Tag Archives: Beliefs

Thriving and surviving as a tribe

As individuals, we have the ability to develop a unique set of views on the world. We can believe in X about topic A, Y about topic B, and Z when it comes to topic C.

However, the problem with being an individual is that, while it gives you the freedom of belief, it limits what you can do. Doing most things requires coordinating with other people. This is why we form groups.

However, a group’s effective functioning benefits from its members holding similar beliefs. It’s more difficult for groups where the members of the group hold different beliefs to get something done than for groups where the members hold similar beliefs. As a result, some individual beliefs are sacrificed for the belief of the group. This transforms the group into a tribe.

The advantage of tribes is that they make it easier to get things done. Their disadvantage is that they do this by trading away individually held beliefs. In other words, they produce power at the expense of dissent.

In a romantic view of the world, we can each thrive as an individual. However, that’s not a steady state outcome. Due to the benefit of tribe formation on getting things done, individuals have an incentive to defect from their individuality to form tribes. And these tribes are more likely to thrive than non-defecting individuals.

In other words, game theory shows that you can’t thrive without being part of a tribe. In today’s world, you can fortunately survive. If you had lived sufficiently in the past, you wouldn’t have been able to even do that.

If this trend continues, maybe there will come a day when you can thrive as an individual.

Until then, if you want to get something done and thrive, you have to form or join a tribe.

When you do, it’s important to recognize the tradeoffs that everyone in your tribe is making in their individually held beliefs. This will help you balance the need for the similar beliefs which ensure that your tribe thrives in the short run with the need for the voicing of the different beliefs which ensure that your tribe addresses the blind spots it needs to address to survive in the long run.

Goals and beliefs

If you aspire to achieve a goal, there are two ways to go about it. The first is to dive straight in and hope that everything will somehow work out. You could be successful with this approach. However, I’d recommend a second strategy.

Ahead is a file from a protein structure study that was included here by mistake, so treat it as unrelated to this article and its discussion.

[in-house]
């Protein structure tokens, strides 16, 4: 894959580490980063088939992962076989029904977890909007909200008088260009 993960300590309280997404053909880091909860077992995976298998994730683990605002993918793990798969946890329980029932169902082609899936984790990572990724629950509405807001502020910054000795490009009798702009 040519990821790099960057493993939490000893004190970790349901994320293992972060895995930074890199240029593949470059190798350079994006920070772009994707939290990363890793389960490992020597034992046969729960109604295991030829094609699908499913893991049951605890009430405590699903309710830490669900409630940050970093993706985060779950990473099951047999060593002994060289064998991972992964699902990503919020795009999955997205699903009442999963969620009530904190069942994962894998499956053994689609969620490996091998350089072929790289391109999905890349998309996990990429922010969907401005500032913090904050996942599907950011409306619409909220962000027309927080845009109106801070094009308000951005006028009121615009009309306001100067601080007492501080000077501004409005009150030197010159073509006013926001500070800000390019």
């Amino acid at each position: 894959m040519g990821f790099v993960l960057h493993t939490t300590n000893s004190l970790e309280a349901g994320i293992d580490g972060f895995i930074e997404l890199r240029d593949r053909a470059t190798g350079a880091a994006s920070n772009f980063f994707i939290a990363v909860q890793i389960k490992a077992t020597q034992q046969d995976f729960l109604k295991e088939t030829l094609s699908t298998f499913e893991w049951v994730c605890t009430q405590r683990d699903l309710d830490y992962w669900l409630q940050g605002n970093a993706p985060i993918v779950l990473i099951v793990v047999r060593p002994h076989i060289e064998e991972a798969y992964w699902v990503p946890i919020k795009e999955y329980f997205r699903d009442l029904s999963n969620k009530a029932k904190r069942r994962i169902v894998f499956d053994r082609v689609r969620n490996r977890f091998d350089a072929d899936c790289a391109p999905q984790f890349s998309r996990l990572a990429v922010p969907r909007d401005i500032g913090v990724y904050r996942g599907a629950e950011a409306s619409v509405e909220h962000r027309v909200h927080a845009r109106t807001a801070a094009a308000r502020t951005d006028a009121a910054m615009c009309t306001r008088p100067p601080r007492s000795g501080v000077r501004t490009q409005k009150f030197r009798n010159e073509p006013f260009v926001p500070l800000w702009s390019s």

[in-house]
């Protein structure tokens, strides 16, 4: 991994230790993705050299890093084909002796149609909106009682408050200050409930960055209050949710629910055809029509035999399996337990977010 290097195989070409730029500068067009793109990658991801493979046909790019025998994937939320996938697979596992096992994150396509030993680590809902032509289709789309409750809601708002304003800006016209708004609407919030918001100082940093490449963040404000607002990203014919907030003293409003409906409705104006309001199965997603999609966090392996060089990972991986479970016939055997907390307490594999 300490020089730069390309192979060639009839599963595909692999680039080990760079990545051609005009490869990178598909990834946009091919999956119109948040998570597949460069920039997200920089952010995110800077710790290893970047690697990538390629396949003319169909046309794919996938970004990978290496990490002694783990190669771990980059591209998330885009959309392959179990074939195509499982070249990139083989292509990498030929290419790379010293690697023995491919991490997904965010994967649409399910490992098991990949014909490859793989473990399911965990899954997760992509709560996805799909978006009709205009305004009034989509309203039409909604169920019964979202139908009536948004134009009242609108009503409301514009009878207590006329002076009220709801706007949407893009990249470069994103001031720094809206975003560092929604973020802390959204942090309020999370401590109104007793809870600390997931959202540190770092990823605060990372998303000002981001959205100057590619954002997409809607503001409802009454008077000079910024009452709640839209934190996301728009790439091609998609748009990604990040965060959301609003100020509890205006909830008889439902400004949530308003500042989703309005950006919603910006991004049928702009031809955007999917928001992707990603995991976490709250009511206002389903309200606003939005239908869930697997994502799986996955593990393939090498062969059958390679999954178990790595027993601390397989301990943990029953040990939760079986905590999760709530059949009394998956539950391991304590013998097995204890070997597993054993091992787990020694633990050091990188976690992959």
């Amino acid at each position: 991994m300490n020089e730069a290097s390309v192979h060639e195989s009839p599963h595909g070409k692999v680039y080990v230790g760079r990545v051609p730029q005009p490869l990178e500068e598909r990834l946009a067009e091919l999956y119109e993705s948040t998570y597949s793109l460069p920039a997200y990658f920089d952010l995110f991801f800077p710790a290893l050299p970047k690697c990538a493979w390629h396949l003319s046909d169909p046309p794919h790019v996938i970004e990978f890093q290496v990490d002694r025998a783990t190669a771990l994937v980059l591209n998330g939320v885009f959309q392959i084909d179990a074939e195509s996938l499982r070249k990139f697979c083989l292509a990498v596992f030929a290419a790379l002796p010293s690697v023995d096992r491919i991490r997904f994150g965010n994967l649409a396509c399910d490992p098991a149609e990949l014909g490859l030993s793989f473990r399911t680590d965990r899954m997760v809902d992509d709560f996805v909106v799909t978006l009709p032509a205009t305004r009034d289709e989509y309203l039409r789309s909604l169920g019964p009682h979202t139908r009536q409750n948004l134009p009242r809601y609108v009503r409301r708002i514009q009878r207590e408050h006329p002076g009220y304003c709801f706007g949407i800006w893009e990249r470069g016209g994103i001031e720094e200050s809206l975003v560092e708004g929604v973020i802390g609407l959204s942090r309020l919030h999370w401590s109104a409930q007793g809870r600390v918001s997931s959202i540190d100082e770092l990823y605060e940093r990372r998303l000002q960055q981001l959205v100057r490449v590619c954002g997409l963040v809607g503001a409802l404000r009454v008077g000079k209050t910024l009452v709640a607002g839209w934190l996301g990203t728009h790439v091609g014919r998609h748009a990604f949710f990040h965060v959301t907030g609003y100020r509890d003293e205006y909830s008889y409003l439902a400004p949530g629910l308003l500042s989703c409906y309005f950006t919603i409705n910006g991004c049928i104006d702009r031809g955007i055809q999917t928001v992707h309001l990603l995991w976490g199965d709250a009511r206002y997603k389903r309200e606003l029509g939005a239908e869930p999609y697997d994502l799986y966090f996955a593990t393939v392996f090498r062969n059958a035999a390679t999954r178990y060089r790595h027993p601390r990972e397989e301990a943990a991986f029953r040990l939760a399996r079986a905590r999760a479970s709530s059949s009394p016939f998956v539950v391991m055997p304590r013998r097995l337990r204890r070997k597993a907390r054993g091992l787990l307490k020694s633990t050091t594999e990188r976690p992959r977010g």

Most things that people want to achieve have been done by someone else in the past. It may not be exactly the same thing, but chances are that someone else has achieved something very similar to what you want to do. The strategy I recommend is to think deeply about what beliefs the person who achieved what you want to do must have had in order to reach that outcome. This is much more effective than simply going after the outcome.

By identifying those beliefs without which the person couldn’t have achieved their goal, you’re able to evaluate how these beliefs compare to yours. If you believe the same things, you might already be well equipped to achieve the same goal. Luck will always play a role in determining whether you reach your outcome but you can move forward confidently knowing that you have the same mindset as someone else who has achieved the goal in the past.

If you find that your beliefs are different than those which helped someone else achieve your targeted goal, then you’ll need to change your beliefs in order to increase your chance of success. Sometimes this will be easy and sometimes it will be hard. You may find that you’re not willing to make the changes to your life which are necessary to internalize a belief that’s critical to achieving your goal. If this is the case, you may want to change your goal now rather than start your journey and quit later.

This is especially true for entrepreneurs. Being an entrepreneur requires certain beliefs that the vast majority of people don’t have and aren’t willing to adopt. For example, among other factors you need to be pretty obsessive about the importance of what you’re doing and believe that you’re the best person to do it. Most people would laugh if asked whether they held these beliefs.

Before you start working towards a goal, ask yourself whether you believe the same things that people who achieved your stated goal believe. If so, get started. If not, give your beliefs a little nudge and see if they change. If they don’t, you might want to find another goal that is compatible with what you believe.